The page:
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Occupational marriage networks in the USA, 1970-2010 Dave Griffiths & Paul Lambert School of Applied Social Science, University of Stirling Paper presented.

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Presentation on theme: "Occupational marriage networks in the USA, 1970-2010 Dave Griffiths & Paul Lambert School of Applied Social Science, University of Stirling Paper presented."— Presentation transcript:

1 Occupational marriage networks in the USA, Dave Griffiths & Paul Lambert School of Applied Social Science, University of Stirling Paper presented to Social Stratification Research Seminar, 1 September 2011, University of Stirling Work for this paper is supported by the ESRC as part of the project Social Networks and Occupational Structure, see

2 Generating networks sociograms of the occupational structure Testing reliability of obtaining data from large-scale social surveys Initial results of mapping occupational structure using SNA methods Examine occupational categorisation schemes

3 % of Lawyers married to.. % of all working husbands married to.. CAMSIS score (US 2000) Lawyers11.6%0.6%81.5 Primary school teachers7.2%4.5%66.2 Registered nurses4.4%4.5%56.8 Secretaries3.8%5.3%55.5 Preschool and kindergarten teachers2.8%1.2%62.7 Accountants and auditors2.4%1.8%65.2 Counsellors2.4%0.8%65.0 Paralegals and legal assistants2.4%0.5%64.2 Postsecondary teachers2.4%1.0%79.8 Managers2.1%1.8%62.2 Bookkeepers2.1%2.5%53.1 % of Labourers married to… % of all working husbands married to.. CAMSIS score (US 2000) Registered nurses3.9%4.5%56.8 Nursing, psychiatric and home healing assistants 3.9%1.9%42.6 Secretaries3.9%5.3%55.5 Customer service representatives3.6%1.7%51.8 Receptionists3.2%1.6%53.2 Cashiers3.2%1.8%41.3 Labourers2.9%0.4%32.0 Janitors and building cleaners2.5%1.7%32.5 Maids and housekeeping cleaners2.2%0.3%27.4 Retail salespersons2.2%1.9%51.9 Tellers2.2%0.6%46.3 Most common occupations for the wives of lawyers and labourers in the USA Source: Current Population Survey 2010.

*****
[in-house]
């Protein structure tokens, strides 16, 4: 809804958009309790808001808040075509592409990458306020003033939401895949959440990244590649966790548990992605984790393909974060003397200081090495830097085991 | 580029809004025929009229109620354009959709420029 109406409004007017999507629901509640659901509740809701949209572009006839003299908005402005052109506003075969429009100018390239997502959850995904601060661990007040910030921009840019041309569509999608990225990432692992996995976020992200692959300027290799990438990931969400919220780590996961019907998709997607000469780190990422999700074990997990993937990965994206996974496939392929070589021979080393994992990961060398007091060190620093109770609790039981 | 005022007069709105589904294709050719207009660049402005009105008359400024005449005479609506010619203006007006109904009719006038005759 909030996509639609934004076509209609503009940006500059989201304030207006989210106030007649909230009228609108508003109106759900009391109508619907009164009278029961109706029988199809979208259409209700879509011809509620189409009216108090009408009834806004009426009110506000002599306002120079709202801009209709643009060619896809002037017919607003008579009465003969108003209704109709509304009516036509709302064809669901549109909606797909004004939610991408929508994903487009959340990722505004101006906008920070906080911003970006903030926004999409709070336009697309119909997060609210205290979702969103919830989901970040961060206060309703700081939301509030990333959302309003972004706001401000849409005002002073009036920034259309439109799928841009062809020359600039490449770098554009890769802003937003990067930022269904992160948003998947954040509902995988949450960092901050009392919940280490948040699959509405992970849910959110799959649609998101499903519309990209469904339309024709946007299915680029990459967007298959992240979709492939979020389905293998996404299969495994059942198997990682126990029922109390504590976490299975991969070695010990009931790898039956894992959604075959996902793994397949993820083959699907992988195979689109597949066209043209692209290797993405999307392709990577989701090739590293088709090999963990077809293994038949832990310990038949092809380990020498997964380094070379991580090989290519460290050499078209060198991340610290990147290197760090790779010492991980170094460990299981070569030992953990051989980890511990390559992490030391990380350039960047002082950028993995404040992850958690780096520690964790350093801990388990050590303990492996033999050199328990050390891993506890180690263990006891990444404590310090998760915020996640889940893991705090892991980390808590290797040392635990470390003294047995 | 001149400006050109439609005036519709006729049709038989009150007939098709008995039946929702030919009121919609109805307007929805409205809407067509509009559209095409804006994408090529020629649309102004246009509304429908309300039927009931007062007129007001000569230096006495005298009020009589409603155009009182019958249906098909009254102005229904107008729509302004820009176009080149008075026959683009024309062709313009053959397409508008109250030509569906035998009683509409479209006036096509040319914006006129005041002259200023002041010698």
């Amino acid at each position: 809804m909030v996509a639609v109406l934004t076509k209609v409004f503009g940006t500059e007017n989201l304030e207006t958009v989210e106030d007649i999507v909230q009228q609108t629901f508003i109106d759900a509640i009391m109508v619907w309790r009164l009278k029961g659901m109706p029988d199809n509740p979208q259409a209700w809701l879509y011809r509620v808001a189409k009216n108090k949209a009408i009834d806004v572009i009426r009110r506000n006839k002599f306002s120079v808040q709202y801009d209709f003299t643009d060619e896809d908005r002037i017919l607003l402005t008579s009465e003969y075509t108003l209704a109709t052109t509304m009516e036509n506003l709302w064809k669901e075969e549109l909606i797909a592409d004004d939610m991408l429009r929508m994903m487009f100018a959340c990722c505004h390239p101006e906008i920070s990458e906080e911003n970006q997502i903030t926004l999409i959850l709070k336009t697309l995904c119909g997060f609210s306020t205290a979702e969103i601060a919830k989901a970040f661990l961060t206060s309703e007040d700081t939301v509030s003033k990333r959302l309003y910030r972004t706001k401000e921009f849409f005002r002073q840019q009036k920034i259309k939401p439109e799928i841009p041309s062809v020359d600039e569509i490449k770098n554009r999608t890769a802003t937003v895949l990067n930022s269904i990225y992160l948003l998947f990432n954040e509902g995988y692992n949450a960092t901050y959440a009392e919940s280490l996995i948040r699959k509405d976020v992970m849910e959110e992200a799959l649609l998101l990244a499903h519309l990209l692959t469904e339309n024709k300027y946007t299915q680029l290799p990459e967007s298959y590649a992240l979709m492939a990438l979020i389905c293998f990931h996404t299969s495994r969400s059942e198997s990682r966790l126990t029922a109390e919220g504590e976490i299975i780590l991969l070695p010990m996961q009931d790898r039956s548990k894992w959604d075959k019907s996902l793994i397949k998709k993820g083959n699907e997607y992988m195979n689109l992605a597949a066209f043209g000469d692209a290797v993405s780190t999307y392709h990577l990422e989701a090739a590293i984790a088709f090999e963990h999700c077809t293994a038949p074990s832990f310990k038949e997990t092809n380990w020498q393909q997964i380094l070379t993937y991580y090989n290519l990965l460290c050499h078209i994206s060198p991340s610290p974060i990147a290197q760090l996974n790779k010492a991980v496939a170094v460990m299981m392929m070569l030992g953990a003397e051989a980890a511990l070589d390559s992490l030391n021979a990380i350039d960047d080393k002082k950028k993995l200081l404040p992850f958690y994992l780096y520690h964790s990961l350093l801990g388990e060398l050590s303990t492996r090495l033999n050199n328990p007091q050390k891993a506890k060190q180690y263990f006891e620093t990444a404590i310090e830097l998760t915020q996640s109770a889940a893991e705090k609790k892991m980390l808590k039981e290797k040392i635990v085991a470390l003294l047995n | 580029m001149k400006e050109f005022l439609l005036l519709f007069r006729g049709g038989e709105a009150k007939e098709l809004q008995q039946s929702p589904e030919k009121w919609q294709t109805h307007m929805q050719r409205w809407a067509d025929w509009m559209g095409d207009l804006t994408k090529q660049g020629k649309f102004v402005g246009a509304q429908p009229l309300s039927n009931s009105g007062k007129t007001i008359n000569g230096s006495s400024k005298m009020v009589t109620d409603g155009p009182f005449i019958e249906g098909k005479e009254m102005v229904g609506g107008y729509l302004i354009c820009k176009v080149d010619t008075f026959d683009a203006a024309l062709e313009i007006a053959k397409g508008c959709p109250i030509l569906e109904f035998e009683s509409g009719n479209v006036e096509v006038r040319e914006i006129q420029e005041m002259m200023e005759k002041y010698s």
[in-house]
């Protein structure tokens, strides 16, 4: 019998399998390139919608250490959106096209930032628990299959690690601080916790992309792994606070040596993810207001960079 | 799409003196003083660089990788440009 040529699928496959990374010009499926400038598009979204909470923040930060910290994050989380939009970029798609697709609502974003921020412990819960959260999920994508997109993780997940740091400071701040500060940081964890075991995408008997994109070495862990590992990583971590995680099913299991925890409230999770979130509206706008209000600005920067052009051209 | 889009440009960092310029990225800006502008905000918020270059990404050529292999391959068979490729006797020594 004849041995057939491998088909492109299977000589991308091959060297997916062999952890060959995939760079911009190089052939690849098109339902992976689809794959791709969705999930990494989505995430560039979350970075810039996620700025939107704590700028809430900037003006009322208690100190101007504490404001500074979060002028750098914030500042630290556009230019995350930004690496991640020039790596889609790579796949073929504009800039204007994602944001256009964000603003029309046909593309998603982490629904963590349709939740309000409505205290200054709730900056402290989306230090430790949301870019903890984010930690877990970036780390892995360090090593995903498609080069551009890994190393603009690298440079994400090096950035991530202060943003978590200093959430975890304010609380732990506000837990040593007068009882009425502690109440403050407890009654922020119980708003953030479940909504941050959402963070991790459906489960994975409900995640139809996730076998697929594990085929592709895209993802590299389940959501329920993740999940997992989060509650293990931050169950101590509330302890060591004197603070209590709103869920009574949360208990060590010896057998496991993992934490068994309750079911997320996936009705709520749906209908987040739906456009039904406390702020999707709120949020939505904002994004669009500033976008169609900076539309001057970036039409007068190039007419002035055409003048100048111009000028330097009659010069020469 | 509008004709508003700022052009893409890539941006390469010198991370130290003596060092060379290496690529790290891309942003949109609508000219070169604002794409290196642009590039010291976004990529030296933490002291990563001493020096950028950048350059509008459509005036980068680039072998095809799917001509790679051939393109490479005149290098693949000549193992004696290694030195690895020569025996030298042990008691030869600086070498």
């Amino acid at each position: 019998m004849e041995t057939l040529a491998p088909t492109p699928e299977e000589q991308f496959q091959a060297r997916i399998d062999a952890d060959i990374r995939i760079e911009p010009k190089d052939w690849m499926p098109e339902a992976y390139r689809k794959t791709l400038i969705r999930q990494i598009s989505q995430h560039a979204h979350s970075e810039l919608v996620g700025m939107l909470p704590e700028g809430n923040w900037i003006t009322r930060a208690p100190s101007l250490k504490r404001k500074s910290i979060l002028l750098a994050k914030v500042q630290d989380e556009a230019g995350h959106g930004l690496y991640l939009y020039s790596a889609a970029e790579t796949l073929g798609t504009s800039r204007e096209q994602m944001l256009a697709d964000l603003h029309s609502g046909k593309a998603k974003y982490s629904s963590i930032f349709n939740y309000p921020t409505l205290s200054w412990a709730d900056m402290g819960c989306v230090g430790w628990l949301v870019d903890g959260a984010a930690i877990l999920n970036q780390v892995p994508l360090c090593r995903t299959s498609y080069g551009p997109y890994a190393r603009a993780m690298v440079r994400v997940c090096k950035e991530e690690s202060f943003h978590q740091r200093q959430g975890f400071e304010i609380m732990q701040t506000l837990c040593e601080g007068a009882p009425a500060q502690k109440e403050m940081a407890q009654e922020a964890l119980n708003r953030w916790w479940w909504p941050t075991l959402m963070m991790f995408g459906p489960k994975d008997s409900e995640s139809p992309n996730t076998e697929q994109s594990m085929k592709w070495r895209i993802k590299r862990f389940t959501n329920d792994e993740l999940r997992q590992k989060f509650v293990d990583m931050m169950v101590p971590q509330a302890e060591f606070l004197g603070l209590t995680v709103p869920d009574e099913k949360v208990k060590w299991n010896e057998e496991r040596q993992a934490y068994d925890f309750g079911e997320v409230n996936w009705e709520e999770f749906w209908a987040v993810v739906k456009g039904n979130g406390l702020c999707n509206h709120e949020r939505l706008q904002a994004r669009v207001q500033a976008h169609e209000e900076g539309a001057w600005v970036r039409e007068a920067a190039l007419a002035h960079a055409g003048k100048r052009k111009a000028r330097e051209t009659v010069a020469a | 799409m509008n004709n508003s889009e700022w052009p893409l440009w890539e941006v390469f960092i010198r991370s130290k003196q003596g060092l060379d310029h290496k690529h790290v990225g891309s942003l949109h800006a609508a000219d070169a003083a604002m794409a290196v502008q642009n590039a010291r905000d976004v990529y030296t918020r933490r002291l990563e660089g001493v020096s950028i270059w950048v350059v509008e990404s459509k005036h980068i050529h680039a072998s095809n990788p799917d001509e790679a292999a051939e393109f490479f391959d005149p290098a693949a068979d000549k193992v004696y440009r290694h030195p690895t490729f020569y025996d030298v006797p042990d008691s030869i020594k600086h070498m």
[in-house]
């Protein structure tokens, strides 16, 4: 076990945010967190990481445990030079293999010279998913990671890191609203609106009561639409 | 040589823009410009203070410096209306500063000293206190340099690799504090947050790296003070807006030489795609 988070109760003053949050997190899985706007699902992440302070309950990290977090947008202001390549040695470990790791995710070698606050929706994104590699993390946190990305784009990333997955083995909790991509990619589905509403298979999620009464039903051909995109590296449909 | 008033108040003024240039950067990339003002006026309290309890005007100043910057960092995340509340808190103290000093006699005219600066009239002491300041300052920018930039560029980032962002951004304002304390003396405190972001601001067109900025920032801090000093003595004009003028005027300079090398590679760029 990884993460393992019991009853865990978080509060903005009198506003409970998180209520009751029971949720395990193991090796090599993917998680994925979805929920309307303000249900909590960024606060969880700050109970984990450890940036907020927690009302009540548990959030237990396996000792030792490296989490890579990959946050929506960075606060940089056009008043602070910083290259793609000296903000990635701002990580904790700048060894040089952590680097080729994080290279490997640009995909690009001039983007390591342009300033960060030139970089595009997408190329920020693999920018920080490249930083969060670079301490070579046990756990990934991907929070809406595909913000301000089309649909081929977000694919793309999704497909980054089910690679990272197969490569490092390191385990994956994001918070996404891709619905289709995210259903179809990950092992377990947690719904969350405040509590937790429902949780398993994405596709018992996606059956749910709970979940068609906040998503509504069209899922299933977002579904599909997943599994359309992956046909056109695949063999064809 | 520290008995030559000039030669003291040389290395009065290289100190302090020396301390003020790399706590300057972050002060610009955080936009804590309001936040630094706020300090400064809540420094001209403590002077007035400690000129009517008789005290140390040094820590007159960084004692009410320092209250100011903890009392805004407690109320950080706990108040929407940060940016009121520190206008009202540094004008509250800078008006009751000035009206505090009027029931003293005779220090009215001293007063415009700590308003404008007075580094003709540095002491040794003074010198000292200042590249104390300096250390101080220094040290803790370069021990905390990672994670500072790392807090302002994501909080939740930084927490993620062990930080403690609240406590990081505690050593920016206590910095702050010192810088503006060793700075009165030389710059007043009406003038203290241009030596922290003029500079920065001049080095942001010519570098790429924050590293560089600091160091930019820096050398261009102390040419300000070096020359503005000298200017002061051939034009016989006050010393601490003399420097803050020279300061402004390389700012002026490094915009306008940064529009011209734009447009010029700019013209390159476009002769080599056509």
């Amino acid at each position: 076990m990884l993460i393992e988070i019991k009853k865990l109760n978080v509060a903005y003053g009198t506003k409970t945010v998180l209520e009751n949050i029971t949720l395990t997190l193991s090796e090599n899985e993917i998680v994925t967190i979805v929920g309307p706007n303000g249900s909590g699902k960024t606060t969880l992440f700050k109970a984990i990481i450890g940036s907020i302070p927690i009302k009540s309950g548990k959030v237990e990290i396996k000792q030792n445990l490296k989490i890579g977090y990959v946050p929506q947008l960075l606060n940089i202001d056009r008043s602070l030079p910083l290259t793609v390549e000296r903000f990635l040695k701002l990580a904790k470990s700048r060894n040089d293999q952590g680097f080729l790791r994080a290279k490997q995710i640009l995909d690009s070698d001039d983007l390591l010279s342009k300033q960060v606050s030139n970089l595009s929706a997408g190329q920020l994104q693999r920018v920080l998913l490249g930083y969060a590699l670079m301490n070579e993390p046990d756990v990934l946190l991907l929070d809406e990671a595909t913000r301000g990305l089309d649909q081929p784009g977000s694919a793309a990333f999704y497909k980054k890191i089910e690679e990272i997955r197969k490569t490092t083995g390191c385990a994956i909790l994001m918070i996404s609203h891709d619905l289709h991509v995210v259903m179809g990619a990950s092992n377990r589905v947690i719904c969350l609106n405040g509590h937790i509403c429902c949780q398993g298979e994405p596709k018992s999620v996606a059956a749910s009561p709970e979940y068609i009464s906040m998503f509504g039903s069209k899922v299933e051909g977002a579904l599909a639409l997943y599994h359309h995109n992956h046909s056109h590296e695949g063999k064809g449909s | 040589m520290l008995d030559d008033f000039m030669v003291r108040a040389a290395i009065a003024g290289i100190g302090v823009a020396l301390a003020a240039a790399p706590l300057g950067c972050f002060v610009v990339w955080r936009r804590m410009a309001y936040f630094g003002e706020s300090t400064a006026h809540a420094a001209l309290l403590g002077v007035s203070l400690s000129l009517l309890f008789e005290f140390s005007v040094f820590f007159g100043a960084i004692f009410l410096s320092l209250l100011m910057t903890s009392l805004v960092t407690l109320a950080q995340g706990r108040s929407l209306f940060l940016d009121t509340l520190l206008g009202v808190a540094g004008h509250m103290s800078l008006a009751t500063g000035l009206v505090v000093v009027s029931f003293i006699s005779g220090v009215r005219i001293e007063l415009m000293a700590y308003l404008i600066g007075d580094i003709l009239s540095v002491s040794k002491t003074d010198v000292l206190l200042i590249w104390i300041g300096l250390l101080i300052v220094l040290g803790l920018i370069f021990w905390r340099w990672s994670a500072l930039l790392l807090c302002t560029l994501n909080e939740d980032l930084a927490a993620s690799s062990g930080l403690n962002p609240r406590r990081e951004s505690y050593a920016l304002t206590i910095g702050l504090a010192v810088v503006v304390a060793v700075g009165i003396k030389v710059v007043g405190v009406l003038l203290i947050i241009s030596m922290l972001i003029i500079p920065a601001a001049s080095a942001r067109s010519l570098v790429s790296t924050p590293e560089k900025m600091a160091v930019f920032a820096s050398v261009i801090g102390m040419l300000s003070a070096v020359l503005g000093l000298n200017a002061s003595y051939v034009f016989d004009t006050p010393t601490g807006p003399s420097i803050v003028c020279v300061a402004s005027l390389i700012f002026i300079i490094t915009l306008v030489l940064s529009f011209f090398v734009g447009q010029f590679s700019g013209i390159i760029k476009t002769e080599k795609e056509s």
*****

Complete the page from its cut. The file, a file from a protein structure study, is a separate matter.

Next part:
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5 % of Lawyers married to.. % of all working husbands married to.. CAMSIS score (US 2000) Lawyers11.6%0.6%81.5 Primary school teachers7.2%4.5%66.2 Registered nurses4.4%4.5%56.8 Secretaries3.8%5.3%55.5 Preschool and kindergarten teachers2.8%1.2%62.7 Accountants and auditors2.4%1.8%65.2 Counsellors2.4%0.8%65.0 Paralegals and legal assistants2.4%0.5%64.2 Postsecondary teachers2.4%1.0%79.8 Managers2.1%1.8%62.2 Bookkeepers2.1%2.5%53.1 % of Labourers married to… % of all working husbands married to.. CAMSIS score (US 2000) Registered nurses3.9%4.5%56.8 Nursing, psychiatric and home healing assistants 3.9%1.9%42.6 Secretaries3.9%5.3%55.5 Customer service representatives3.6%1.7%51.8 Receptionists3.2%1.6%53.2 Cashiers3.2%1.8%41.3 Labourers2.9%0.4%32.0 Janitors and building cleaners2.5%1.7%32.5 Maids and housekeeping cleaners2.2%0.3%27.4 Retail salespersons2.2%1.9%51.9 Tellers2.2%0.6%46.3 Most common occupations for the wives of lawyers and labourers in the USA Source: Current Population Survey 2010.